Proverbs 31 Woman

Watercolor Painting Can Actually Make Your Toddler Smarter

I had the privilege of attending a watercolor workshop two weeks ago by Memory Crafters. For a person without knowledge about watercolors and basic art, I was really happy with how it turned out. The speaker was evidently a professional artist himself, and yet he was able to bring what looked like complicated art knowledge to very basic and understandable bits. Although I wasn’t able to bring my two-year old daughter to the event, I am keen on doing the activity at home with her (2 weeks late because she got sick!). My tools are ready for our new adventure in the world of art!

But first, let me tell you why I think this activity is worth my (and your) while to pursue with your toddlers. Let me tell you now that the enumeration is not based on importance, and that the reasons may be very much related to one another. After all, art is simply the meeting of all our senses at that point when it was being done.

1) Watercolor introduces a new world of art coloring.

Yes, that’s aside from using crayolas to give colors to your little one’s drawings! Most first experiences with colors involve crayolas, usually those big ones that suit our toddler’s small hands. When we let them experience this, it can be like a light bulb that flashes bright lights from the excitement of seeing and experiencing new things.

2) Watercolor develops fine motor skills.

The grip that toddlers use to hold on to their brushes develops these very fine muscles that are useful for so many things later on. The small swish and swash of their brushes onto the paper, and the splish and splosh they make when they dip their brushes to the small water bucket or jar are sparking up some valuable connections for better and finer motor skills.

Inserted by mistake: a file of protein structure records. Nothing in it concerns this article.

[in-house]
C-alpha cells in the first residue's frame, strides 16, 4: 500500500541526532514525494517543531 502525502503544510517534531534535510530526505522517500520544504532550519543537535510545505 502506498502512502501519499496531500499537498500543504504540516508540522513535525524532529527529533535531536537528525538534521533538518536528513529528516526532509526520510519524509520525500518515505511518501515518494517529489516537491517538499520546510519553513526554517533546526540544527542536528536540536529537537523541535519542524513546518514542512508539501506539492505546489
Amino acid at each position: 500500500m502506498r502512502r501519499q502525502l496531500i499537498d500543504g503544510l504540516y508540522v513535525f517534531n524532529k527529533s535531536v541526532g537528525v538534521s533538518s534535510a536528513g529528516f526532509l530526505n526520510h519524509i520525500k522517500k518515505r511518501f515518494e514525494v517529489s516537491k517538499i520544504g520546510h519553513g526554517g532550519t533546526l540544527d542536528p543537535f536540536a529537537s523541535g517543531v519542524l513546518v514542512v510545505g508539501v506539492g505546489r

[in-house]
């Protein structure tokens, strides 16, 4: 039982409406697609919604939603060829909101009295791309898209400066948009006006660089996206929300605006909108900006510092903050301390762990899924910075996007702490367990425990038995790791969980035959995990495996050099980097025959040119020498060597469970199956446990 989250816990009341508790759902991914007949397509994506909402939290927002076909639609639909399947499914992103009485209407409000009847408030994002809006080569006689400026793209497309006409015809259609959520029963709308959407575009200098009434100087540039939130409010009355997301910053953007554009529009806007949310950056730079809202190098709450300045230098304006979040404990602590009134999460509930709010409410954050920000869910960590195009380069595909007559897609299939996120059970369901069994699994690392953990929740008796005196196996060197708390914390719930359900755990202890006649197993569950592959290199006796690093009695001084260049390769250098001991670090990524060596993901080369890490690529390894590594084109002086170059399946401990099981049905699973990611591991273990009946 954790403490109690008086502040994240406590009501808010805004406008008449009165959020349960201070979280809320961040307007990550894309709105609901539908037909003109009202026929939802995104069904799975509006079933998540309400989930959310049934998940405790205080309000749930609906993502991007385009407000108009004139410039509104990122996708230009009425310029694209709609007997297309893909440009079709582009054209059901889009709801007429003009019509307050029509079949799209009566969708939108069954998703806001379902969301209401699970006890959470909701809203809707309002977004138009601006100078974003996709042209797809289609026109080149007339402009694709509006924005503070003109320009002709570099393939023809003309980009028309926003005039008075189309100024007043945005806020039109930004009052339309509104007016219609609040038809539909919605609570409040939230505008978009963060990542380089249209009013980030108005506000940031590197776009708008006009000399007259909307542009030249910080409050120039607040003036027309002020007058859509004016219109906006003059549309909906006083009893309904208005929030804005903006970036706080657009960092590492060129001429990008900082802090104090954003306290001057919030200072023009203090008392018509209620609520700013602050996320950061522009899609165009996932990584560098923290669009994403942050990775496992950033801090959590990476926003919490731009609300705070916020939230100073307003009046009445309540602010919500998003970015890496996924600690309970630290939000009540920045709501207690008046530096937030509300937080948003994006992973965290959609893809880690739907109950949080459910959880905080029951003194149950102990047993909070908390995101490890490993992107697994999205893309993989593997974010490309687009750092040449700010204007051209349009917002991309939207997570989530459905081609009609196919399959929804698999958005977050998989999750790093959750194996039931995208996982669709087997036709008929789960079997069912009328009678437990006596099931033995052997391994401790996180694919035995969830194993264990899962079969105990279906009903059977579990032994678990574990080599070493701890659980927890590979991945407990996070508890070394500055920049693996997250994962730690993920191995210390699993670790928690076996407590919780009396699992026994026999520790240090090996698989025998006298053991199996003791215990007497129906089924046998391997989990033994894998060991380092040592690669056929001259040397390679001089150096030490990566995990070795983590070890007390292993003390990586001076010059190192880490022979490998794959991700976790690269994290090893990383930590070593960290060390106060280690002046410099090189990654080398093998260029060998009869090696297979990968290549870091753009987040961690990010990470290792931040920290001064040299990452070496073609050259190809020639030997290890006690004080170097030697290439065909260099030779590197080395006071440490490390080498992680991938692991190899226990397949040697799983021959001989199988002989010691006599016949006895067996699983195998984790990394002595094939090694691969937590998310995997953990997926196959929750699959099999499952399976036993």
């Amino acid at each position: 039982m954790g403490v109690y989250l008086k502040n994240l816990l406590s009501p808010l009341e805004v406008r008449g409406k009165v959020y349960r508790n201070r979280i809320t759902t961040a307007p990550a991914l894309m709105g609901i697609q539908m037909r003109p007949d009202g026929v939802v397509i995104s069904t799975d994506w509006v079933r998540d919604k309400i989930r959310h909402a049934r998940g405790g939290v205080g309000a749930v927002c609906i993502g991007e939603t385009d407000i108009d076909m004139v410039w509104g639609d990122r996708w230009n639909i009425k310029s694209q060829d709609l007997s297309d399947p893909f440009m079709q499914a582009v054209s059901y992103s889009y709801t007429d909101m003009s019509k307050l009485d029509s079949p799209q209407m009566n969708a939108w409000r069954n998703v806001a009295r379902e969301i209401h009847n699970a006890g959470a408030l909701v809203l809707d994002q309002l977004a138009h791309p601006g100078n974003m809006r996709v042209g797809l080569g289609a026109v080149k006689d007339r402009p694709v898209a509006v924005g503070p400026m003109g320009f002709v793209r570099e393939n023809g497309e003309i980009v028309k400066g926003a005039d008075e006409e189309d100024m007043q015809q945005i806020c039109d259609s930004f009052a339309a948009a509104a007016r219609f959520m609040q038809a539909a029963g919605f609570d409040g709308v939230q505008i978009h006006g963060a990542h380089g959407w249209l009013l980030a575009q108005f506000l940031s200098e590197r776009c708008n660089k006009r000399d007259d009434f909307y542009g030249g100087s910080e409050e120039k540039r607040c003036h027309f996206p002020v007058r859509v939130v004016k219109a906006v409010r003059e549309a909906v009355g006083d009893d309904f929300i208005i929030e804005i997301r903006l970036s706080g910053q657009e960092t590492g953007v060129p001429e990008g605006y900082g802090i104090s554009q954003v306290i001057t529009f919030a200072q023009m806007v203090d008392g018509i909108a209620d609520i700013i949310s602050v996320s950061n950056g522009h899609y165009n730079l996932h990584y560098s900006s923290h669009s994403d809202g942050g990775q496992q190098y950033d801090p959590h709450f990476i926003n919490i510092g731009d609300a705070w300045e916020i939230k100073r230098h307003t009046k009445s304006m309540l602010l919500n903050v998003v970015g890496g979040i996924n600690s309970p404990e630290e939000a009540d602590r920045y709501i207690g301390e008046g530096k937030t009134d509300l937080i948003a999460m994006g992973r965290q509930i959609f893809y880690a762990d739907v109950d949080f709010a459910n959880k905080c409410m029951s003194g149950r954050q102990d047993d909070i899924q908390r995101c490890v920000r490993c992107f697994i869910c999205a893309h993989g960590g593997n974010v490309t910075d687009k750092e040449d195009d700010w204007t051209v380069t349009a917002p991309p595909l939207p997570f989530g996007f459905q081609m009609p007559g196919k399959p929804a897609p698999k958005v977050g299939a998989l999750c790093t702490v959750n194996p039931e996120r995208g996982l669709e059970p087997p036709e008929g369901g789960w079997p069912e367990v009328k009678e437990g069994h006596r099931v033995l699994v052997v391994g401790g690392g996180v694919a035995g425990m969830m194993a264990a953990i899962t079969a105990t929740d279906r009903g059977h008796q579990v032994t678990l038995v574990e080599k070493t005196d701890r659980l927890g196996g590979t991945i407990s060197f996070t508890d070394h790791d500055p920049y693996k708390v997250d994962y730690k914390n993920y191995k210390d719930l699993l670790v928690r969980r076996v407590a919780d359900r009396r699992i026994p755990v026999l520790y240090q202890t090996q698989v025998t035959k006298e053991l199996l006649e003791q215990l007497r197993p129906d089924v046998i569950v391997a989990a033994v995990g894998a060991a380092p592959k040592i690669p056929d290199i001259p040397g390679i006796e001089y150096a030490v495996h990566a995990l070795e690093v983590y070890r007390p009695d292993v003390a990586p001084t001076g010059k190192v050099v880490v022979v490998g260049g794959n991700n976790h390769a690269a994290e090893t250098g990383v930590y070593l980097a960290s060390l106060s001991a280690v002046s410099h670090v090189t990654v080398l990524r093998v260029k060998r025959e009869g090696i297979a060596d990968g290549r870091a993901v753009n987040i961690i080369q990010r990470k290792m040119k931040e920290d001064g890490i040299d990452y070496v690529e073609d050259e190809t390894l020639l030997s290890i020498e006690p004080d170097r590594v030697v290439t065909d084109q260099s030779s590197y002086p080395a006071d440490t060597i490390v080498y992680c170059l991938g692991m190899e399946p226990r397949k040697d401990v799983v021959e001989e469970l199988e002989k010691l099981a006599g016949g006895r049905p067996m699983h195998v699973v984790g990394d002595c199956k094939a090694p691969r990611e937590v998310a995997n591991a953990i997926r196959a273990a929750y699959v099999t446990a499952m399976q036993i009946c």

3) Watercolor gives them a more concrete idea about blending (primary) colors in order to produce a new (secondary) color.

In our house, we love the book Little Blue and Little Yellow by Leo Lionni because, aside from it being heartwarming, it also shows what happens when Little Blue and Little Yellow combine – they become green! However, seeing it happen LIVE and in actuality, makes the idea of mixing colors more concrete.

Other basic mixing ideas are those of yellow and red to produce orange, and red and blue to produce violet. You can also have a printed color cheat sheet, mine was printed by 55 printing, to guide and teach your child. There are, of course, innumerable colors that may be produced, but all we need are the basics when it to comes to our toddlers.

4) Watercolor can be used to teach our toddler about emotions and the colors associated with them.

Later on, we can better understand our toddler’s feelings just by looking at her/his artwork. A lot of psychologists and therapists are using artwork to understand a person, why not us, mothers and fathers? If only to understand and be able to relate to them more.

5) Watercolor enhances the parts of their brains that handle creativity.

The fluidness of water creates art that cannot be reproduced the same 100% way. This can lead them to new art designs that may enhance their view of creativity. This medium is so free that what one may think as mistakes can turn out to be beautiful accents to an artwork. The freedom that this medium allows provides room for so much new discoveries. A stroke can be the wave of an ocean. A washed stroke can be the horizon. The possibilities are endless!

6) Watercolor may also enhance their problem-solving skills.

As you continue this journey of watercoloring with your toddler, you and her/him will find that the effect that you are looking for may not be what you initially intended or wanted. So your child will look for ways and solutions to make the art more to her liking.

7) Watercolor and any other art for that matter, can build a child’s confidence.

Seeing a finished result always gives one a high. Simple watercolor of flowers and trees, and even letters and numbers, can build the belief in one’s self, which is necessary to have the heart to push for bigger things now and in the future. Hearing your child say “Finished!” can be sweet music to your ears because you know there is happiness and pride in that statement.

I do hope you will consider doing watercolor with your toddlers! Who knows, your toddler might be the next Juan Luna, Fernando Amorsolo, or Ben Cabrera!

If you enjoyed this Proverbs 31 Woman story, I’m sure you’ll love this too → Fun Math: 5 Ways of Teaching Children Mathematics